Project #1: Reusable Wipes!!

I like to save money. "Like" may be the wrong word here... ummmm... I'm so cheap I squeak.

There I said it.

I'm also somewhat of a naturalist. A homesteader. A home-loving housewife.

All of the above.

Back to the wipes...

I first read this recipe on Progressive Pioneer, a wholly inspiring blog written by Amy Thompson. The woman has a soul of gold, to say the least. She shares great ideas for making the most out of raising your children, easy do-it-yourself projects, and if I start now I'll be here all day explaining the benefits of following her blog... so just do it. However, I will give the same disclaimer for her site as I did for the other... I am not responsible for the addiction that ensues after visiting her world. ; ) You can find her baby wipe recipe, among other great articles here.

Reusable Baby Wipes

What you'll need:

For the wipes -
flannel squares (to fit whatever container you'll keep the wipes in)
a serger (the other day I called my mom's a surge protector and I thought she was going to pee her pants)
a sewing machine (if you have one of the nicer four-spool sergers you won't need the sewing machine)

For the solution -
3 cups warm water
2 T olive oil
3 drops essential oil (mint, lemon, lavender, you pick!)
2 drops tea tree oil
2 T natural baby wash (preferably the no-suds kind... I'll tell you why later. Ugh.)

Step #1: Wash the fabric. You'll always want to wash fabric before you start working with it - especially flannel which can shrink up to 3" in the first wash. Dry on low heat, and you're ready to start cutting!!

Step #2: Cut your flannel into squares/rectangles that will fit into the container you're going to be storing them in. I used a BPA-free plastic container with a flip top lid. NOTE: you will want to cut the pieces about 1/8 of an inch larger (on all sides) than you actually want. The serger will take off about that much from each side. NOTE#2: The wonderful thing about flannel is that, if you start a cut at one end, the fabric will rip easily and give you a nice, quick, straight edge. Excellent!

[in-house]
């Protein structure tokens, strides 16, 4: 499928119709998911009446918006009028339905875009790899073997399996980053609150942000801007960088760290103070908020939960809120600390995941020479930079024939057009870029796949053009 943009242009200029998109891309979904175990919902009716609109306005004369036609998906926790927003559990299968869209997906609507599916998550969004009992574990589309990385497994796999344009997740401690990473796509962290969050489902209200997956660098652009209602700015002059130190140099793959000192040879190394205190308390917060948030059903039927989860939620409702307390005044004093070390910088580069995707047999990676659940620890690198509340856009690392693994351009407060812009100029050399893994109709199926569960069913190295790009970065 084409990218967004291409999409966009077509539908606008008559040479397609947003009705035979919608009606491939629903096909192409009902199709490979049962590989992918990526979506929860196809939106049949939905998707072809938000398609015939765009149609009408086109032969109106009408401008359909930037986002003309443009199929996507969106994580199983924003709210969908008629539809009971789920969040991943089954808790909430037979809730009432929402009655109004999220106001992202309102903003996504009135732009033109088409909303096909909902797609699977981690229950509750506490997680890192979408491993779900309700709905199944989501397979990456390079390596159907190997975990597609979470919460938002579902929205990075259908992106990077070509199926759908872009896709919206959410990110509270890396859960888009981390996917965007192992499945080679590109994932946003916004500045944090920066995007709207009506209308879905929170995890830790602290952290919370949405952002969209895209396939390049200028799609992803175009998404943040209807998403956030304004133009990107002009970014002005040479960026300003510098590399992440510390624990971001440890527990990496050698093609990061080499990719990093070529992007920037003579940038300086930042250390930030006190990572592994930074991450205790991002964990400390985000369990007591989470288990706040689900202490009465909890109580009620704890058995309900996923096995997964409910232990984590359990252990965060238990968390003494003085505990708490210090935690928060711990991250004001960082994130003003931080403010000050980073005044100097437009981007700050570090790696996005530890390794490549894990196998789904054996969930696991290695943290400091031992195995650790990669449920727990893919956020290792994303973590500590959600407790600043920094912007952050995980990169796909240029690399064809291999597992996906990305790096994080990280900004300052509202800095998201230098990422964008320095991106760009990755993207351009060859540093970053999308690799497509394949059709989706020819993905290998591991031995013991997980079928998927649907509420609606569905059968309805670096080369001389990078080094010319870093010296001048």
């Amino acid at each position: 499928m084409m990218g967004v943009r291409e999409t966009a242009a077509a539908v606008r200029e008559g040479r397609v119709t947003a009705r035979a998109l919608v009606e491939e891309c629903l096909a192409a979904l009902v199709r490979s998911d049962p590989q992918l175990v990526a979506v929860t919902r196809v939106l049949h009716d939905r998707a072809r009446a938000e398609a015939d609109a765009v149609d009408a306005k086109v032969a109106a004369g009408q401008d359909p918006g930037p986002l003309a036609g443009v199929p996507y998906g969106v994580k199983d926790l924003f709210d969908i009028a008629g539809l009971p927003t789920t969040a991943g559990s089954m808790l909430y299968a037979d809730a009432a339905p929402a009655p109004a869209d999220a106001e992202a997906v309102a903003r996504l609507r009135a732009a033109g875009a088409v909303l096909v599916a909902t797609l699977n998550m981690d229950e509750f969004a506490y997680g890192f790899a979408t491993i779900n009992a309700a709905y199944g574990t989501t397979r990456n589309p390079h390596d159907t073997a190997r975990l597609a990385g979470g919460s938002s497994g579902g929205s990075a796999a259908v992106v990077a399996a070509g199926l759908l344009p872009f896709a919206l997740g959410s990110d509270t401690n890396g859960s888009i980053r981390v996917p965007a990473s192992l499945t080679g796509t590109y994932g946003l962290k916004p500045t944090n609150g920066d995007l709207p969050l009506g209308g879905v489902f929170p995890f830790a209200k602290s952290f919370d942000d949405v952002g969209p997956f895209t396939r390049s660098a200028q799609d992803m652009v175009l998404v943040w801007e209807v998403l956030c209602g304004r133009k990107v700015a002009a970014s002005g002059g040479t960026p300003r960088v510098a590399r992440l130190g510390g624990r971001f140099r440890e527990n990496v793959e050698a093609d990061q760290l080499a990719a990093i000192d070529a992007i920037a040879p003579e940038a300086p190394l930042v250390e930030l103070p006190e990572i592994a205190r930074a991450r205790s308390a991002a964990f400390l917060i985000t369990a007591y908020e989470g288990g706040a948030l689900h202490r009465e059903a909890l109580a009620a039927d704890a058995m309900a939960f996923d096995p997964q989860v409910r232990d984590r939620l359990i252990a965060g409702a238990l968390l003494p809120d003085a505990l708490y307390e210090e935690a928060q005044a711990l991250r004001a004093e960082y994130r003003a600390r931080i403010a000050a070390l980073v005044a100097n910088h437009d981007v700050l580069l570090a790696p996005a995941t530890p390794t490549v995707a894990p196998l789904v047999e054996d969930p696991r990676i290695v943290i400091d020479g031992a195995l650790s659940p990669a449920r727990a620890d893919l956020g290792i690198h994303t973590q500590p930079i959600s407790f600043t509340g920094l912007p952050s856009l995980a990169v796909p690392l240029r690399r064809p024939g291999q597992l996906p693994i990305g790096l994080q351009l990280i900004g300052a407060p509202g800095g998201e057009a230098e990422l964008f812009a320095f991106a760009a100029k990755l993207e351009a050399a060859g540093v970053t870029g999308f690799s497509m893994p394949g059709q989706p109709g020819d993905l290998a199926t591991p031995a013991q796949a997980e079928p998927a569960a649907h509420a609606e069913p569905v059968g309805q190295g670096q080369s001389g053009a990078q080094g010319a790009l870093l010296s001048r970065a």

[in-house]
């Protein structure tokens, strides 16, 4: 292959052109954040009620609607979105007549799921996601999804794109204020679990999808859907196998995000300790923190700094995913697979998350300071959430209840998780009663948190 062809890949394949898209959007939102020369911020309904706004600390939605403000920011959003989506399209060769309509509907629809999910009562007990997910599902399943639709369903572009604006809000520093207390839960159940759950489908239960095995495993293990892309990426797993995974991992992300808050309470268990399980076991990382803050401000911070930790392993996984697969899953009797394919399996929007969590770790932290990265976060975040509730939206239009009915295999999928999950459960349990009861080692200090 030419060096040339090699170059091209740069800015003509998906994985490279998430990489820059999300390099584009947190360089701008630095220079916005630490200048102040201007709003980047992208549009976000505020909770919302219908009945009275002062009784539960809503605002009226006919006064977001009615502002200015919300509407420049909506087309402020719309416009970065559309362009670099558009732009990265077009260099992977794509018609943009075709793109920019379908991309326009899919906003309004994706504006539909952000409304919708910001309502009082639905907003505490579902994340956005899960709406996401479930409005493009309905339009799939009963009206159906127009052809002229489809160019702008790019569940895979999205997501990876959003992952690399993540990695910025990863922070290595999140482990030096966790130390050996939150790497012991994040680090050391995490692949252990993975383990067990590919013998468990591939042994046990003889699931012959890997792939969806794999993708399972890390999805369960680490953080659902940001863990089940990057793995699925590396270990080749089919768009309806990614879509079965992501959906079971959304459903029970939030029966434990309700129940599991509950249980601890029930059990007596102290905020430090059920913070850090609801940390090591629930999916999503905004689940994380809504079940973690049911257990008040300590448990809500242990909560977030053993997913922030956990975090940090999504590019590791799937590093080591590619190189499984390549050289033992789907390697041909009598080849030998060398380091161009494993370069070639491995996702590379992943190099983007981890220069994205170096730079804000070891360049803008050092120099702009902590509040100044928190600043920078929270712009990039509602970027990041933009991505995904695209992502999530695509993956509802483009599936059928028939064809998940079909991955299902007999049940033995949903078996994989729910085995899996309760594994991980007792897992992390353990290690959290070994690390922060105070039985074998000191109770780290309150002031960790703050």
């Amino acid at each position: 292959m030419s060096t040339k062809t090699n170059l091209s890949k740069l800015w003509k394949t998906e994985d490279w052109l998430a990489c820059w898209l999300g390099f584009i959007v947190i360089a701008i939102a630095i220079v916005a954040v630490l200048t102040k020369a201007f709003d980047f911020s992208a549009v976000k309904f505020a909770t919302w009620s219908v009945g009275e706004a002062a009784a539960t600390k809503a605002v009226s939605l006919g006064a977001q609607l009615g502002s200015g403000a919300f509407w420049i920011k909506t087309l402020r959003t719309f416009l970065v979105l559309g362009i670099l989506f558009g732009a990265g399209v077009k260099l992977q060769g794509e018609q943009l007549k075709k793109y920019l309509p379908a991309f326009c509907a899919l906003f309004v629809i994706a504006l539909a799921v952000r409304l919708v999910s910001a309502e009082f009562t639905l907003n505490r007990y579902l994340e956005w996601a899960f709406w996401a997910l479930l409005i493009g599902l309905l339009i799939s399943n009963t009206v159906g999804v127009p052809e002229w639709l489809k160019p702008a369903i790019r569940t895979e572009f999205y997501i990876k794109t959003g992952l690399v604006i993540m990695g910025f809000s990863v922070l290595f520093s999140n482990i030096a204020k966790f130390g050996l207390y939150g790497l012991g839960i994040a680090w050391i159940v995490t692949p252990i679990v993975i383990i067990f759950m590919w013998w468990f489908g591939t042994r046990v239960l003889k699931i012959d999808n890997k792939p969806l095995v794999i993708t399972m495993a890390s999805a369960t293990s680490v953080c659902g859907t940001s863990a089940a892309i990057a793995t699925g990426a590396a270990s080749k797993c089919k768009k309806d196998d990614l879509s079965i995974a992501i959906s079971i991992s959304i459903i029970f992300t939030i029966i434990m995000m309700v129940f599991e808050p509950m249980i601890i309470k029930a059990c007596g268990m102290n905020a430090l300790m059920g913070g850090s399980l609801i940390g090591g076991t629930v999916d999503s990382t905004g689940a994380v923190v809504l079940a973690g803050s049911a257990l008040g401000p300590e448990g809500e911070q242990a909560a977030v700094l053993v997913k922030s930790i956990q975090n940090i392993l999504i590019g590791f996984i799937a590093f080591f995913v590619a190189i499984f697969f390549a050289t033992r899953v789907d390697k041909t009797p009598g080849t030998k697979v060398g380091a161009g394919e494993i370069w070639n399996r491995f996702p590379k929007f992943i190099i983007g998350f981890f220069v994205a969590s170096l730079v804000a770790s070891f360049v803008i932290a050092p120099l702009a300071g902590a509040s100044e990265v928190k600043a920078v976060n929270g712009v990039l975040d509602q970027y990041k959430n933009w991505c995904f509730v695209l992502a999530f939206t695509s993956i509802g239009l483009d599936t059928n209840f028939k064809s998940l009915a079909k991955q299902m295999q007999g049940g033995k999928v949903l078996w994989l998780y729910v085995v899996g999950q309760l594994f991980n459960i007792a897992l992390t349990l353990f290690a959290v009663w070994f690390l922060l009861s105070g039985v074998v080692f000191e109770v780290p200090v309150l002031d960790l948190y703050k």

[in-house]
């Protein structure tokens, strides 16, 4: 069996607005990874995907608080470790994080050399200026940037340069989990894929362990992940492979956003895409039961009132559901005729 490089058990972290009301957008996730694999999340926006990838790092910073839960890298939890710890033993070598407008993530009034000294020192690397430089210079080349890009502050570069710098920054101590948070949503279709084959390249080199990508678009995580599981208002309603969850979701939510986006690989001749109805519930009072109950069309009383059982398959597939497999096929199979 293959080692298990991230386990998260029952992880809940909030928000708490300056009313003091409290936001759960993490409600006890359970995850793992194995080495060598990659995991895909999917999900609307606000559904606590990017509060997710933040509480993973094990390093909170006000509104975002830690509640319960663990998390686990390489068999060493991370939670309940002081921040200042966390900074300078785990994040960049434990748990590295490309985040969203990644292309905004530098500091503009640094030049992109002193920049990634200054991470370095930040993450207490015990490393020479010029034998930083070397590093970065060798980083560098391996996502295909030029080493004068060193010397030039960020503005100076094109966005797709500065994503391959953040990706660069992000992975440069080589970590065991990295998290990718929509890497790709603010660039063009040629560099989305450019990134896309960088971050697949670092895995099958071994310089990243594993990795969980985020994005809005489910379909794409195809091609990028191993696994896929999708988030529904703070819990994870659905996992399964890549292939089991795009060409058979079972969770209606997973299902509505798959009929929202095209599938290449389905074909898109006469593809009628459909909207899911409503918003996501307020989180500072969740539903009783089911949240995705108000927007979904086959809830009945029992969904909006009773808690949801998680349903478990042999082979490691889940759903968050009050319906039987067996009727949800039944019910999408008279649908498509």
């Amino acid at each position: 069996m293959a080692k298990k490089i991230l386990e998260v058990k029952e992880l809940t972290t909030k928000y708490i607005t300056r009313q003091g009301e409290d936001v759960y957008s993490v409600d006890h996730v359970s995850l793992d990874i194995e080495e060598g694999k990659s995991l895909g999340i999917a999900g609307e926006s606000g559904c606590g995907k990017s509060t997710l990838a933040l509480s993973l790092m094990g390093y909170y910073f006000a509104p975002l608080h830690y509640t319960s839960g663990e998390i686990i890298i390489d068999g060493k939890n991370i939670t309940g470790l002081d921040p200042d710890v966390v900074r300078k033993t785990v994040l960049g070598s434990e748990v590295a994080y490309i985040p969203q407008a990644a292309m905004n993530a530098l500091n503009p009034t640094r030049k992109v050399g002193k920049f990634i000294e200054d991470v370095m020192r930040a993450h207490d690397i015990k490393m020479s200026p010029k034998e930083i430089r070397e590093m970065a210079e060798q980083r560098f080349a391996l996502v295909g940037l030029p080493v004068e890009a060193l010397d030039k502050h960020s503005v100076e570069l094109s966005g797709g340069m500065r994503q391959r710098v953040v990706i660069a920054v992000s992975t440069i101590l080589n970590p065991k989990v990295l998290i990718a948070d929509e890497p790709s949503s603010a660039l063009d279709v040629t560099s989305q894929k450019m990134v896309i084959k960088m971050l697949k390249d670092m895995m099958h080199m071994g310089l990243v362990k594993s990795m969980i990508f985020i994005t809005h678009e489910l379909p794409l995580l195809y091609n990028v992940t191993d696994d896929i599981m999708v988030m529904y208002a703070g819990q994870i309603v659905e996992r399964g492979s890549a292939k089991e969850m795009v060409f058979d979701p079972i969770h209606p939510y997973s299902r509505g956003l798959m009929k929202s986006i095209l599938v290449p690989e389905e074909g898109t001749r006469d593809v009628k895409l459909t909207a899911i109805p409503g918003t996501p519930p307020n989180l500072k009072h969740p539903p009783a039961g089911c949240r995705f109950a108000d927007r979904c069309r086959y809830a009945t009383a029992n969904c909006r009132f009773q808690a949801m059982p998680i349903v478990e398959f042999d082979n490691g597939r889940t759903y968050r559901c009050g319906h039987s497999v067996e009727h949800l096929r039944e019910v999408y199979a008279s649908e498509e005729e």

The golf pattern - my dad would be so proud.

Is this not the CUTEST fabric for a builder's family? I'm in love.

Step #3: Double up the fabric. The flannel I purchased had a print on one side and not the other. The material is also softer on the printed side than the non. Because of that, I serge two pieces of fabric together - printed sides facing out obviously.

Step #4: Serge all four edges of the fabric pieces. Trim the tails.

Come back soon to see what I do with these scraps!! It's so exciting!!

Step #5: Because I was using a 3-spool serger, I ran a straight stitch down each edge (in the middle of the serge) just to insure that these bad boys would not come undone. Ever. If you've got a 4-spool serger you won't have to worry about this step. If you do add a straight stitch, just trim all excess thread from the wipes, and fold them so they're ready for solution!

Step #6: Make the "wet" part of the wipes...

Put all ingredients in the blender. NOTE: This is the reason you want a baby wash that doesn't create bubbles... I had a lovely explosion in my kitchen last night because I thought I could ignore Amy's advice on that.

Curiosity killed the cat.

And foamed the kitchen.

Step #7: Add your liquid to your wipes. I just put half the wipes in (I can fit 12 in each container I bought), added the liquid, squish squish squished, added more wipes, more liquid, etc until they reach desired liquidiness. Yes. Liquidiness.

What's amazing about flannel is that it holds liquid VERY well, but doesn't drip. Perfect.

Congratulations! You have reusable wipes!!

In the past 24 hours I have used mine to wipe a butt, wipe a counter, clean a picture frame, dust a piece of wood furniture, clean a dirty face, and polish glass.

Yes. I used clean ones for some *ahem* tasks.

Happy wiping!!